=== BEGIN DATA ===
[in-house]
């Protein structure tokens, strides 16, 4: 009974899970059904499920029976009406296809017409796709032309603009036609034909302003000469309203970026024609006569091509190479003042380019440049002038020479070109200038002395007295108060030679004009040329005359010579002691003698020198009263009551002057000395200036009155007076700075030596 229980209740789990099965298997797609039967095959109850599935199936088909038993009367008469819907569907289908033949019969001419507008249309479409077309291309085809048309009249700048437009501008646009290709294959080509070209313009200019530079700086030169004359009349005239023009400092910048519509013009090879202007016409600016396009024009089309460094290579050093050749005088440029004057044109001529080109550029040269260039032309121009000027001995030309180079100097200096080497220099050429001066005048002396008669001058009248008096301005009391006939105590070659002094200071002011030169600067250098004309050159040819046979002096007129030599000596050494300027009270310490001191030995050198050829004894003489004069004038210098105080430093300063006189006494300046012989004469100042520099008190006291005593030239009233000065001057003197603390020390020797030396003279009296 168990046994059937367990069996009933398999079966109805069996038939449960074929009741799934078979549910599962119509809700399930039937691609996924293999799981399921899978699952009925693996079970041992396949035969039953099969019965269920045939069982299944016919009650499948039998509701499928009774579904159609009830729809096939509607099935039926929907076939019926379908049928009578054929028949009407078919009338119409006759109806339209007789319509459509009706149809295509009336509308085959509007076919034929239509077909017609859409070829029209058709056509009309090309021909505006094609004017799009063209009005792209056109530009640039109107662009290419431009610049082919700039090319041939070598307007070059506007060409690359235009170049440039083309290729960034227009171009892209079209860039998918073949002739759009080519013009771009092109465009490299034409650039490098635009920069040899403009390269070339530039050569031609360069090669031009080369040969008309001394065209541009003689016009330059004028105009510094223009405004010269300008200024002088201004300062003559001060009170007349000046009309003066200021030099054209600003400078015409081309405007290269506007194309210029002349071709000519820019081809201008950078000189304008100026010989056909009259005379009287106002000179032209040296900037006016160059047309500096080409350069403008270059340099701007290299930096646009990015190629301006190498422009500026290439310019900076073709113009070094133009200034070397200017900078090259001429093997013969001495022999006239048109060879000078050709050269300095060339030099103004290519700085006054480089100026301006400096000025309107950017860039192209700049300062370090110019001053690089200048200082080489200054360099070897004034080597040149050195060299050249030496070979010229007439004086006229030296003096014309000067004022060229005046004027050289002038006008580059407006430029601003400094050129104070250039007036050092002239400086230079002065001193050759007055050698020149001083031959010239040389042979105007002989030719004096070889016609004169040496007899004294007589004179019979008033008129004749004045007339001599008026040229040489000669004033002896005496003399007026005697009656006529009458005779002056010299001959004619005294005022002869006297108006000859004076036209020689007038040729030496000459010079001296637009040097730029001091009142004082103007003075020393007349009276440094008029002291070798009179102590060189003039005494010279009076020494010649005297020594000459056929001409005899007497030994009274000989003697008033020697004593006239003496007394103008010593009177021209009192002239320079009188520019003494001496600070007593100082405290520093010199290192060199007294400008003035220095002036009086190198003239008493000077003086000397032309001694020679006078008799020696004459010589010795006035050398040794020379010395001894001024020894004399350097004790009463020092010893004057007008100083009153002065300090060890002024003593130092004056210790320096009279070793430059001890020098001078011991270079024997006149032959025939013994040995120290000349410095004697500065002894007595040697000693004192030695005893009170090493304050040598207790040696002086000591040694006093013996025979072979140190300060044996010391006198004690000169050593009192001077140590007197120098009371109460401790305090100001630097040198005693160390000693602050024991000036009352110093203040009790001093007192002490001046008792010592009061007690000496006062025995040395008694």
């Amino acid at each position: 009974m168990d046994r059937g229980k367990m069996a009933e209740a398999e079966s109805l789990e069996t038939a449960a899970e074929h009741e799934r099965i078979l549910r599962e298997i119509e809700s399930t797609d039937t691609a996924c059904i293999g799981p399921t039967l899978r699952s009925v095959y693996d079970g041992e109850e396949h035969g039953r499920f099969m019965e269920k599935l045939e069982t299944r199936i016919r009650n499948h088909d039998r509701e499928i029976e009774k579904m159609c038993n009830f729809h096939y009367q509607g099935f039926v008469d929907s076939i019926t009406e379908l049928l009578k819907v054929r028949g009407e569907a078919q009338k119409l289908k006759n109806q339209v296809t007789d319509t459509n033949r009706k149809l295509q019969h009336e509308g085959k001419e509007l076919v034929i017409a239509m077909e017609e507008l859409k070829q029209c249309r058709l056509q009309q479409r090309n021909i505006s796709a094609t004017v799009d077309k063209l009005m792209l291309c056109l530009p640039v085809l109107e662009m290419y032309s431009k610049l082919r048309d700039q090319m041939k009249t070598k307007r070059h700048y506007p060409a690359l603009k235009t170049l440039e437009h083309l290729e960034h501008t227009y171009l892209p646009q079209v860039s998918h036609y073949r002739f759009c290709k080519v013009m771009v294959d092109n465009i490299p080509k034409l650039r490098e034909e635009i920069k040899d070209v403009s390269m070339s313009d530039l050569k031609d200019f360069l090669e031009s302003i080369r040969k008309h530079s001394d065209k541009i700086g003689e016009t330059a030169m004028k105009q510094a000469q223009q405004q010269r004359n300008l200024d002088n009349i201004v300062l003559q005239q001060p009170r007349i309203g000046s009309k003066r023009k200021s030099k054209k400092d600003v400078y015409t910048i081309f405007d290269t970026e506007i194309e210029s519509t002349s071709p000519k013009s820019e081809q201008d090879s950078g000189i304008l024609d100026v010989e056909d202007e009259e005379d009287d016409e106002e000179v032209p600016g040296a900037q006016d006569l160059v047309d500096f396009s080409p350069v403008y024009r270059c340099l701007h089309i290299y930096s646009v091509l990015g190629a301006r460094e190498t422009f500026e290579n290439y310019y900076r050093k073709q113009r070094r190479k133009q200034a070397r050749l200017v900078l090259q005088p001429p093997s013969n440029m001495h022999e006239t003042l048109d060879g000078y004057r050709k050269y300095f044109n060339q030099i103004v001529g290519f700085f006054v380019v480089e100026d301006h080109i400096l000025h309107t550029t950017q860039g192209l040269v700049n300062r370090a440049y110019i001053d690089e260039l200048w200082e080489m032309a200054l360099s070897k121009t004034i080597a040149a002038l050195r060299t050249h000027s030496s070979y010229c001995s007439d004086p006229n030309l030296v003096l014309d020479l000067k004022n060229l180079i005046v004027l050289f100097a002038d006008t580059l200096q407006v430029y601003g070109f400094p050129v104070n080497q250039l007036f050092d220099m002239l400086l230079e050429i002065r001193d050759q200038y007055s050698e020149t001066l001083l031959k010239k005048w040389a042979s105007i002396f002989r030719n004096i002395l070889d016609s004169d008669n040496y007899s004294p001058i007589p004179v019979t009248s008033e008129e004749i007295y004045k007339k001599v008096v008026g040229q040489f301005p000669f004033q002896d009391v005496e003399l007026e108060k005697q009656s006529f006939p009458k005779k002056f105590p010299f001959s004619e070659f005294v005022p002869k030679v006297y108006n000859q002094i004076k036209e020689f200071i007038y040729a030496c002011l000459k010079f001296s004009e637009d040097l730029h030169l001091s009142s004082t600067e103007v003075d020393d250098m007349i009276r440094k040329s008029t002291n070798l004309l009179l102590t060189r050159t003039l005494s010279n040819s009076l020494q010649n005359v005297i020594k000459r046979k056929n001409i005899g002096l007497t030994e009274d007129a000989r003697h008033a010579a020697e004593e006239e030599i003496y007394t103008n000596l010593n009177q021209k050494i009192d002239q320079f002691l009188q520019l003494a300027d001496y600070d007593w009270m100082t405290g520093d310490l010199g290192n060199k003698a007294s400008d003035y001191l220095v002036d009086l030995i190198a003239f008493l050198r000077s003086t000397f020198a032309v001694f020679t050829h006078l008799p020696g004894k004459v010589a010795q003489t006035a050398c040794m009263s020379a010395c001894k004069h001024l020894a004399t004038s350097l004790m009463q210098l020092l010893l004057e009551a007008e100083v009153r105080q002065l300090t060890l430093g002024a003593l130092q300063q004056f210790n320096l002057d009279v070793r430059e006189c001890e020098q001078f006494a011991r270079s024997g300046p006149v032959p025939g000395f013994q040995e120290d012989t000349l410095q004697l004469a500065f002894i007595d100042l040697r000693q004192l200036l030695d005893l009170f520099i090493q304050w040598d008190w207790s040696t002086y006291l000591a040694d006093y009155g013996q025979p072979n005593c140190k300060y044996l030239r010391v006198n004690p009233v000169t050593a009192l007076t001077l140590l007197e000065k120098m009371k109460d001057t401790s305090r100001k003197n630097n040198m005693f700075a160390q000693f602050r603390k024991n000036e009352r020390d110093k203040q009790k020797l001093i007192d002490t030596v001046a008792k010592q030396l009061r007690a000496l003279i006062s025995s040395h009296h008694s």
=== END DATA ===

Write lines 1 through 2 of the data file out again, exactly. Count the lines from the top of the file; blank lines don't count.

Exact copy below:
[in-house]
């Protein structure tokens, strides 16, 4: 009974899970059904499920029976009406296809017409796709032309603009036609034909302003000469309203970026024609006569091509190479003042380019440049002038020479070109200038002395007295108060030679004009040329005359010579002691003698020198009263009551002057000395200036009155007076700075030596 229980209740789990099965298997797609039967095959109850599935199936088909038993009367008469819907569907289908033949019969001419507008249309479409077309291309085809048309009249700048437009501008646009290709294959080509070209313009200019530079700086030169004359009349005239023009400092910048519509013009090879202007016409600016396009024009089309460094290579050093050749005088440029004057044109001529080109550029040269260039032309121009000027001995030309180079100097200096080497220099050429001066005048002396008669001058009248008096301005009391006939105590070659002094200071002011030169600067250098004309050159040819046979002096007129030599000596050494300027009270310490001191030995050198050829004894003489004069004038210098105080430093300063006189006494300046012989004469100042520099008190006291005593030239009233000065001057003197603390020390020797030396003279009296 168990046994059937367990069996009933398999079966109805069996038939449960074929009741799934078979549910599962119509809700399930039937691609996924293999799981399921899978699952009925693996079970041992396949035969039953099969019965269920045939069982299944016919009650499948039998509701499928009774579904159609009830729809096939509607099935039926929907076939019926379908049928009578054929028949009407078919009338119409006759109806339209007789319509459509009706149809295509009336509308085959509007076919034929239509077909017609859409070829029209058709056509009309090309021909505006094609004017799009063209009005792209056109530009640039109107662009290419431009610049082919700039090319041939070598307007070059506007060409690359235009170049440039083309290729960034227009171009892209079209860039998918073949002739759009080519013009771009092109465009490299034409650039490098635009920069040899403009390269070339530039050569031609360069090669031009080369040969008309001394065209541009003689016009330059004028105009510094223009405004010269300008200024002088201004300062003559001060009170007349000046009309003066200021030099054209600003400078015409081309405007290269506007194309210029002349071709000519820019081809201008950078000189304008100026010989056909009259005379009287106002000179032209040296900037006016160059047309500096080409350069403008270059340099701007290299930096646009990015190629301006190498422009500026290439310019900076073709113009070094133009200034070397200017900078090259001429093997013969001495022999006239048109060879000078050709050269300095060339030099103004290519700085006054480089100026301006400096000025309107950017860039192209700049300062370090110019001053690089200048200082080489200054360099070897004034080597040149050195060299050249030496070979010229007439004086006229030296003096014309000067004022060229005046004027050289002038006008580059407006430029601003400094050129104070250039007036050092002239400086230079002065001193050759007055050698020149001083031959010239040389042979105007002989030719004096070889016609004169040496007899004294007589004179019979008033008129004749004045007339001599008026040229040489000669004033002896005496003399007026005697009656006529009458005779002056010299001959004619005294005022002869006297108006000859004076036209020689007038040729030496000459010079001296637009040097730029001091009142004082103007003075020393007349009276440094008029002291070798009179102590060189003039005494010279009076020494010649005297020594000459056929001409005899007497030994009274000989003697008033020697004593006239003496007394103008010593009177021209009192002239320079009188520019003494001496600070007593100082405290520093010199290192060199007294400008003035220095002036009086190198003239008493000077003086000397032309001694020679006078008799020696004459010589010795006035050398040794020379010395001894001024020894004399350097004790009463020092010893004057007008100083009153002065300090060890002024003593130092004056210790320096009279070793430059001890020098001078011991270079024997006149032959025939013994040995120290000349410095004697500065002894007595040697000693004192030695005893009170090493304050040598207790040696002086000591040694006093013996025979072979140190300060044996010391006198004690000169050593009192001077140590007197120098009371109460401790305090100001630097040198005693160390000693602050024991000036009352110093203040009790001093007192002490001046008792010592009061007690000496006062025995040395008694």